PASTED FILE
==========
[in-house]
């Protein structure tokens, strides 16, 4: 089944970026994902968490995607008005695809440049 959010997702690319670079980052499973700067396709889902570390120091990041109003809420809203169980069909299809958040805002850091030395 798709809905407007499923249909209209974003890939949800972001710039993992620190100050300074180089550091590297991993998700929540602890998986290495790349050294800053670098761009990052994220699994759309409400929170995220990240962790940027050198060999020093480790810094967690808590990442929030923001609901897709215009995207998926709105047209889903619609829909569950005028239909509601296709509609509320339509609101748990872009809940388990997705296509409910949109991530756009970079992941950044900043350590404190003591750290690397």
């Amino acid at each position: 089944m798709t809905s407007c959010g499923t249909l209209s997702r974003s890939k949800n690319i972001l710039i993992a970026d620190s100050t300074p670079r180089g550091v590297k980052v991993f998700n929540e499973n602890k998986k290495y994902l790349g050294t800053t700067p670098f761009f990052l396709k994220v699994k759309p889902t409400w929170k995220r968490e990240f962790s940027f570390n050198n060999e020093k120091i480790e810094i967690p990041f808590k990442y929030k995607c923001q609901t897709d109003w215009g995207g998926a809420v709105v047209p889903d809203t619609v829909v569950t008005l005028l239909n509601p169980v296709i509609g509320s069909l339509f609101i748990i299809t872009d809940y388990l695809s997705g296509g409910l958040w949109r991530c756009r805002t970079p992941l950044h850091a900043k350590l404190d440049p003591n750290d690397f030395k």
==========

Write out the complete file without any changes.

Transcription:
[in-house]
């Protein structure tokens, strides 16, 4: 089944970026994902968490995607008005695809440049 959010997702690319670079980052499973700067396709889902570390120091990041109003809420809203169980069909299809958040805002850091030395 798709809905407007499923249909209209974003890939949800972001710039993992620190100050300074180089550091590297991993998700929540602890998986290495790349050294800053670098761009990052994220699994759309409400929170995220990240962790940027050198060999020093480790810094967690808590990442929030923001609901897709215009995207998926709105047209889903619609829909569950005028239909509601296709509609509320339509609101748990872009809940388990997705296509409910949109991530756009970079992941950044900043350590404190003591750290690397």
């Amino acid at each position: 089944m798709t809905s407007c959010g499923t249909l209209s997702r974003s890939k949800n690319i972001l710039i993992a970026d620190s100050t300074p670079r180089g550091v590297k980052v991993f998700n929540e499973n602890k998986k290495y994902l790349g050294t800053t700067p670098f761009f990052l396709k994220v699994k759309p889902t409400w929170k995220r968490e990240f962790s940027f570390n050198n060999e020093k120091i480790e810094i967690p990041f808590k990442y929030k995607c923001q609901t897709d109003w215009g995207g998926a809420v709105v047209p889903d809203t619609v829909v569950t008005l005028l239909n509601p169980v296709i509609g509320s069909l339509f609101i748990i299809t872009d809940y388990l695809s997705g296509g409910l958040w949109r991530c756009r805002t970079p992941l950044h850091a900043k350590l404190d440049p003591n750290d690397f030395k």